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OUTLAWS OF THE LEOPOLDS

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North West Australia - in the Wunaamin Miliwundi Ranges, formerly known as the King Leopold Ranges between 1879 and 2020, is the setting for the story of Aboriginal leader Jandamarra and his fight again white invasion of his country. As the Sydney Morning Herald wrote in 1952:Jandamarra, who was also known as Pigeon, had been a blacktracker of great prowess in the Kimberleys before he suddenly turned against the whites. The tribes in his territory were classed as outstanding aboriginal types, and the gang he raised after killing a mounted constable in 1894 was formidable not only in numbers but in cunning and resourcefulness... (his) brilliant strategy, his coldly calculated opportunism, his use of interlocking cave-systems in the Leopolds for getaways, his courage and, above all, his remarkable ability to control his fellow-natives, presented threats beyond the capacity of local patrols to handle. Idriess suggests that if Jandamarra had had just a little more time in the early stages of his campaign to organise his forces, he might have succeeded in driving white men out of the Kimberleys altogether.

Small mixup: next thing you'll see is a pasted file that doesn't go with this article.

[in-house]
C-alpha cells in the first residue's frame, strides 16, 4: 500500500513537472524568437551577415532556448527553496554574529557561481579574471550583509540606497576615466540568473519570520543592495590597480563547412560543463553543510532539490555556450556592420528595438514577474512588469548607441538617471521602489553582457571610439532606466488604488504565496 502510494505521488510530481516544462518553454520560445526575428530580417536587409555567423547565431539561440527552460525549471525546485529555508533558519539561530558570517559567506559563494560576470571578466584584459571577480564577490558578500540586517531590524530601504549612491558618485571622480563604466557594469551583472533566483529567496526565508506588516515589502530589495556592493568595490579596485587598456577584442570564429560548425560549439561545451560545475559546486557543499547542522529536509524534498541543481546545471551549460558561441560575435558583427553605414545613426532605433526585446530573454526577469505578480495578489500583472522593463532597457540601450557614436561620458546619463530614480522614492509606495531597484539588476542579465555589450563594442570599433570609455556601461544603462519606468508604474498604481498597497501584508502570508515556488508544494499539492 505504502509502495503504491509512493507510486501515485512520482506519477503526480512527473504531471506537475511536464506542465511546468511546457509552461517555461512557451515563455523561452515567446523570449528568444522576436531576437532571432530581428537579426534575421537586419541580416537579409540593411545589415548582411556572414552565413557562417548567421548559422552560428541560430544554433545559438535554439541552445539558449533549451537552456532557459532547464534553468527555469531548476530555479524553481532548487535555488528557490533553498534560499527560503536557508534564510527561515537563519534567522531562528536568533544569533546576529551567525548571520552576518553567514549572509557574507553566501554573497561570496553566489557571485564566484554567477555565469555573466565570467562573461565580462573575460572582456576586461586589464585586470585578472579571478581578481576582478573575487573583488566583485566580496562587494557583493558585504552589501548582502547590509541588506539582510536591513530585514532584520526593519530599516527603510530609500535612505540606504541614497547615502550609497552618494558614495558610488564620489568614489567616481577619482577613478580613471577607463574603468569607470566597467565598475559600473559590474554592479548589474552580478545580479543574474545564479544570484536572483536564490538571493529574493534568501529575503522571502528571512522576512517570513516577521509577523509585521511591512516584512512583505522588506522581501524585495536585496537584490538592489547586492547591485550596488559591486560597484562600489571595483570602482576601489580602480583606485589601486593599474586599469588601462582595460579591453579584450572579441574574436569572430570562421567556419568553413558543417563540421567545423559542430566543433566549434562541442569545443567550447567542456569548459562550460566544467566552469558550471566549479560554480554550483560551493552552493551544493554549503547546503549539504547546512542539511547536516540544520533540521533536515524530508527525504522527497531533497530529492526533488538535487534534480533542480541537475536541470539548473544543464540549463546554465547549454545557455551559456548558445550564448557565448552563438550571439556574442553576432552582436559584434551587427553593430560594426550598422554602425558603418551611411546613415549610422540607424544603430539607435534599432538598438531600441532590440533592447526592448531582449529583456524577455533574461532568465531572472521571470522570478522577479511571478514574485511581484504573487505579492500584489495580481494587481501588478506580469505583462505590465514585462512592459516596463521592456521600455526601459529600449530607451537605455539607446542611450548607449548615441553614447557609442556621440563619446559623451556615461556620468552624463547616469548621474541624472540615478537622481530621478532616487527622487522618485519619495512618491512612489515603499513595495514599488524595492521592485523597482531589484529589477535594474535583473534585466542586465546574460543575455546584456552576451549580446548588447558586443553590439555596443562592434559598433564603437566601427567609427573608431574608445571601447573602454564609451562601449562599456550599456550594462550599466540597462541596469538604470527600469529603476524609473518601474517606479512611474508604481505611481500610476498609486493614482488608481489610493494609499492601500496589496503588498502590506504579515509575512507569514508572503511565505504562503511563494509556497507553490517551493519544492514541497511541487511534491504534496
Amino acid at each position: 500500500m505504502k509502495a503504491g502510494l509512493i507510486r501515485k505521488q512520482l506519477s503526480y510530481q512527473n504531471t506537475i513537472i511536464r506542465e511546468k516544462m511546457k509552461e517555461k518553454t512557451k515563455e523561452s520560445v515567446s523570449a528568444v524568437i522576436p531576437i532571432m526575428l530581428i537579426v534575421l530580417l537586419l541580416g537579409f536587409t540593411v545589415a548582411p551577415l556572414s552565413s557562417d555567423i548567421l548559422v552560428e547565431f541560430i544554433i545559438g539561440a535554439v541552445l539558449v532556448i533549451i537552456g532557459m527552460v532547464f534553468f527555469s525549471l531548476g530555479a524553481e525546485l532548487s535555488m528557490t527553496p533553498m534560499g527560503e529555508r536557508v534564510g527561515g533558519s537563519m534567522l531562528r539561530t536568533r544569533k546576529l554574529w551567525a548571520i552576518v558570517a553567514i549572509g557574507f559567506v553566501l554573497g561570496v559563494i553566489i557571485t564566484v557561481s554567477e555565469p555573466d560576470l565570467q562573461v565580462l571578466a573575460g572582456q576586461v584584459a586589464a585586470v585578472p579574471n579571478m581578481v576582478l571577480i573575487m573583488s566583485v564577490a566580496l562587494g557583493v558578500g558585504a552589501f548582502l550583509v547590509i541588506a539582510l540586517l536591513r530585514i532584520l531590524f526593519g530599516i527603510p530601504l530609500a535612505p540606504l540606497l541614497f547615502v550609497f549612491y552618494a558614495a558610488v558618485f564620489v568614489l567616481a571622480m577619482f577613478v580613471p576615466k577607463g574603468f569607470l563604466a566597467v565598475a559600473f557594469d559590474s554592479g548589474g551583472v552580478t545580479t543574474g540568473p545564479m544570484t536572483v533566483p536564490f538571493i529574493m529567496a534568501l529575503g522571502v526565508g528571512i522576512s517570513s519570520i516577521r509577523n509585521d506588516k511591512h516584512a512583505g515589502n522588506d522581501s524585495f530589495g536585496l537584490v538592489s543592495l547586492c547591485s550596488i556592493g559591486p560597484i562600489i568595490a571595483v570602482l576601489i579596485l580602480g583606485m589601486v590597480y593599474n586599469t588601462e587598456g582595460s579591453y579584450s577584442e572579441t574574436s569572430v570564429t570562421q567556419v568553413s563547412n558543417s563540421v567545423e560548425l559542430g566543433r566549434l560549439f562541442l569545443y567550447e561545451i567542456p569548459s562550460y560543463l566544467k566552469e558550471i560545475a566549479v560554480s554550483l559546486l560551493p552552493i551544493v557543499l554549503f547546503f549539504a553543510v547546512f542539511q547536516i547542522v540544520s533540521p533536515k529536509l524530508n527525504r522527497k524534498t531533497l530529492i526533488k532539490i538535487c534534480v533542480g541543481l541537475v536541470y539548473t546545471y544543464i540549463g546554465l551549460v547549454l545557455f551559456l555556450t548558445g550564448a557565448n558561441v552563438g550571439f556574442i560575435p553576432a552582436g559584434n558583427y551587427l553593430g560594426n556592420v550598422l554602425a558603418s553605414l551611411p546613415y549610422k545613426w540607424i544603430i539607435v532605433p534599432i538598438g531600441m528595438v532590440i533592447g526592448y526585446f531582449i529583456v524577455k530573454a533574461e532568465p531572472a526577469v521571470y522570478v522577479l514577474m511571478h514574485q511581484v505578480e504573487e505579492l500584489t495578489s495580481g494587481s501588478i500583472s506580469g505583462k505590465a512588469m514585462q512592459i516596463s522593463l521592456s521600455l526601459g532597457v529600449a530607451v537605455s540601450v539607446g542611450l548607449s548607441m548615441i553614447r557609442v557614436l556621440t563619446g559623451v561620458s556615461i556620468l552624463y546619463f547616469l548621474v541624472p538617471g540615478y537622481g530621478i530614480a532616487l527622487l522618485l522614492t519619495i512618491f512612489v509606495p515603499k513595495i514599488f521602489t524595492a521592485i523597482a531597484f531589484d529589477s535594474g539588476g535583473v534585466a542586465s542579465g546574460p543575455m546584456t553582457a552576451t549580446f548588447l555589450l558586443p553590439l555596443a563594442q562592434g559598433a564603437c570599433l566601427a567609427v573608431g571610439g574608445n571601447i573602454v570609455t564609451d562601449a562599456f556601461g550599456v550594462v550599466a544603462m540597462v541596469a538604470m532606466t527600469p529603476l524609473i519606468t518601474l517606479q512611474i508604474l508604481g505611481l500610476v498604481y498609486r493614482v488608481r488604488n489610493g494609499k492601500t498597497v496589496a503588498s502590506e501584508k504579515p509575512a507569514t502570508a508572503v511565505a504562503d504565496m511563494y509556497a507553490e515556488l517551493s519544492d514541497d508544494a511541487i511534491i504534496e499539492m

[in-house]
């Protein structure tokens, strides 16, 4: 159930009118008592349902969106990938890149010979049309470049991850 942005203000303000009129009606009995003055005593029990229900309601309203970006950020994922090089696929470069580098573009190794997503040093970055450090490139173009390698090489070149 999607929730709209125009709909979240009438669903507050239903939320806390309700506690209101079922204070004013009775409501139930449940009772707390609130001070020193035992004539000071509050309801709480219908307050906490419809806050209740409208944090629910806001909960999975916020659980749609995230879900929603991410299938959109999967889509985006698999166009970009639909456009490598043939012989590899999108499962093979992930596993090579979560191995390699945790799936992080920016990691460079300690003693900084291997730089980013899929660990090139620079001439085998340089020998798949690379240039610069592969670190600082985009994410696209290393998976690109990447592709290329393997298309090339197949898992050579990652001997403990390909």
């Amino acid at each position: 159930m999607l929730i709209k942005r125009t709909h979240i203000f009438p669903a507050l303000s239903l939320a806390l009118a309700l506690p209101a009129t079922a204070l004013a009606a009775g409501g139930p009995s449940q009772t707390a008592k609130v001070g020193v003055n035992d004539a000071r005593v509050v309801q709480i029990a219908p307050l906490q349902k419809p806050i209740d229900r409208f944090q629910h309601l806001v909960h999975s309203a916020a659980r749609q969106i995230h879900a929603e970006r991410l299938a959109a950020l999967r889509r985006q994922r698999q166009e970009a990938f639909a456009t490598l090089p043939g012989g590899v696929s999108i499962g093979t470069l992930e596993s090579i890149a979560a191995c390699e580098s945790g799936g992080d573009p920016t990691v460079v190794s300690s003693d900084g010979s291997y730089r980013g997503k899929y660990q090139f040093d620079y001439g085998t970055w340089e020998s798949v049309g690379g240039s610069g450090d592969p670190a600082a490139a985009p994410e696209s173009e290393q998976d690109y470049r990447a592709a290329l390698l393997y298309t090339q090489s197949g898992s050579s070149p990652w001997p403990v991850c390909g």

Ion Idriess (1889—1979) is one of Australia's best-loved writers, with fifty-six books to his credit and millions of copies sold. When he returned from the First World War he wrote The Desert Column, about his experiences with the 5th Light Horse. Prospecting for Gold was his first major successful work; it immediately sold out and was reprinted constantly in the following years, as were many of his books. Idriess spent much of his life travelling throughout Australia, collecting material for his true-life stories, including Flynn of the Inland, The Red Chief and Nemarluk. He was awarded the O.B.E. in 1968 for his contribution to Australian literature.
* A great story of the Western Australian Aboriginal leader Jandamarra and the Nor-West Mounted police a hundred years ago. * Fully illustrated.
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